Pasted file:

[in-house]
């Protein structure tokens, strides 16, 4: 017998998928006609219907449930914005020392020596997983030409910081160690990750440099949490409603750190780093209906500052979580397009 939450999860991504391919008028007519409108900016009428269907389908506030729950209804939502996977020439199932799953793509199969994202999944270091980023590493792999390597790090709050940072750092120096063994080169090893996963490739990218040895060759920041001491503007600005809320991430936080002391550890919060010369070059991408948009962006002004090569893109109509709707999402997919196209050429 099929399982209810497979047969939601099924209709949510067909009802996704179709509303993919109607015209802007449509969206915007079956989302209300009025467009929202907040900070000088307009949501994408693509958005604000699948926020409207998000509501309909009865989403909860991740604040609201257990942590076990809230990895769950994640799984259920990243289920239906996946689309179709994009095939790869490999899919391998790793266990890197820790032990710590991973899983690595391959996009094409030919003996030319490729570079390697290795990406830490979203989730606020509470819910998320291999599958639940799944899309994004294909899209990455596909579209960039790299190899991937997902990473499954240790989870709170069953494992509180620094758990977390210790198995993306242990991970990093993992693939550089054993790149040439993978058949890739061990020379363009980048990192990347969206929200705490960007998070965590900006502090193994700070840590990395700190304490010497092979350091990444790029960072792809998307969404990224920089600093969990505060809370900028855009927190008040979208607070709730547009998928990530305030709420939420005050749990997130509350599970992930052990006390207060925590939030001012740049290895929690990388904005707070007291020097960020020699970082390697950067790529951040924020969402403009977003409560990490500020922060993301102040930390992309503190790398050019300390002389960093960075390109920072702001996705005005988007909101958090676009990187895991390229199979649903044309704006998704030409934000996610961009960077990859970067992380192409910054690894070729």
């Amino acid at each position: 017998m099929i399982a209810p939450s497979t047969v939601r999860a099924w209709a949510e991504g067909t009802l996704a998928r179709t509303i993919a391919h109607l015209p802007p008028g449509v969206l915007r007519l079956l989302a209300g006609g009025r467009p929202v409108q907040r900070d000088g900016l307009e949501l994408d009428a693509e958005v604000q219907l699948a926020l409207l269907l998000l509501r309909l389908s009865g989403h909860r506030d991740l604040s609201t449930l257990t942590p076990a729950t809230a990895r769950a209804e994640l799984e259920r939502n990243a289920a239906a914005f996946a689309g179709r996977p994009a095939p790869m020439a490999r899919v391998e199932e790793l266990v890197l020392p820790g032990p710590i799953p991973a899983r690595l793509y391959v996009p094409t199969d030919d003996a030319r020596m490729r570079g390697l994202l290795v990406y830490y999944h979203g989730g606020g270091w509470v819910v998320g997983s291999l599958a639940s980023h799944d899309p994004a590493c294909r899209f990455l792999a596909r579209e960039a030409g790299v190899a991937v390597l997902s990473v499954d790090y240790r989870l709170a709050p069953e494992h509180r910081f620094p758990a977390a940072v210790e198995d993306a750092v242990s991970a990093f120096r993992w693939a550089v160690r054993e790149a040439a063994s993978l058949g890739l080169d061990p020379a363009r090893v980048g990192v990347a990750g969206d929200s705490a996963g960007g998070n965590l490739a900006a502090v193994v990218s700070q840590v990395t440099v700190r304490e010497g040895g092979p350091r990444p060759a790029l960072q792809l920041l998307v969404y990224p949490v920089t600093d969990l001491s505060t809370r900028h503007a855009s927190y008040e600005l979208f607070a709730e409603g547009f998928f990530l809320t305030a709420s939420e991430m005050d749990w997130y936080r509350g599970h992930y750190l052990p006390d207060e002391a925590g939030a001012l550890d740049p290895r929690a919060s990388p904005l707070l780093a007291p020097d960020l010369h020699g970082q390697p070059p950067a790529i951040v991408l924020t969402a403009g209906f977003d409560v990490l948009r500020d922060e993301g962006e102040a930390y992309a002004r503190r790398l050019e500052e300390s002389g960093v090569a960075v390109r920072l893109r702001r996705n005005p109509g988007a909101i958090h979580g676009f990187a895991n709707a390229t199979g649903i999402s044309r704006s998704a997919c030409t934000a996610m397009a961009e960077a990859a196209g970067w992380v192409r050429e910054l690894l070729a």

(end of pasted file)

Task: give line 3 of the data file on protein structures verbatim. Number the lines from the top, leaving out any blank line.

């Amino acid at each position: 017998m099929i399982a209810p939450s497979t047969v939601r999860a099924w209709a949510e991504g067909t009802l996704a998928r179709t509303i993919a391919h109607l015209p802007p008028g449509v969206l915007r007519l079956l989302a209300g006609g009025r467009p929202v409108q907040r900070d000088g900016l307009e949501l994408d009428a693509e958005v604000q219907l699948a926020l409207l269907l998000l509501r309909l389908s009865g989403h909860r506030d991740l604040s609201t449930l257990t942590p076990a729950t809230a990895r769950a209804e994640l799984e259920r939502n990243a289920a239906a914005f996946a689309g179709r996977p994009a095939p790869m020439a490999r899919v391998e199932e790793l266990v890197l020392p820790g032990p710590i799953p991973a899983r690595l793509y391959v996009p094409t199969d030919d003996a030319r020596m490729r570079g390697l994202l290795v990406y830490y999944h979203g989730g606020g270091w509470v819910v998320g997983s291999l599958a639940s980023h799944d899309p994004a590493c294909r899209f990455l792999a596909r579209e960039a030409g790299v190899a991937v390597l997902s990473v499954d790090y240790r989870l709170a709050p069953e494992h509180r910081f620094p758990a977390a940072v210790e198995d993306a750092v242990s991970a990093f120096r993992w693939a550089v160690r054993e790149a040439a063994s993978l058949g890739l080169d061990p020379a363009r090893v980048g990192v990347a990750g969206d929200s705490a996963g960007g998070n965590l490739a900006a502090v193994v990218s700070q840590v990395t440099v700190r304490e010497g040895g092979p350091r990444p060759a790029l960072q792809l920041l998307v969404y990224p949490v920089t600093d969990l001491s505060t809370r900028h503007a855009s927190y008040e600005l979208f607070a709730e409603g547009f998928f990530l809320t305030a709420s939420e991430m005050d749990w997130y936080r509350g599970h992930y750190l052990p006390d207060e002391a925590g939030a001012l550890d740049p290895r929690a919060s990388p904005l707070l780093a007291p020097d960020l010369h020699g970082q390697p070059p950067a790529i951040v991408l924020t969402a403009g209906f977003d409560v990490l948009r500020d922060e993301g962006e102040a930390y992309a002004r503190r790398l050019e500052e300390s002389g960093v090569a960075v390109r920072l893109r702001r996705n005005p109509g988007a909101i958090h979580g676009f990187a895991n709707a390229t199979g649903i999402s044309r704006s998704a997919c030409t934000a996610m397009a961009e960077a990859a196209g970067w992380v192409r050429e910054l690894l070729a």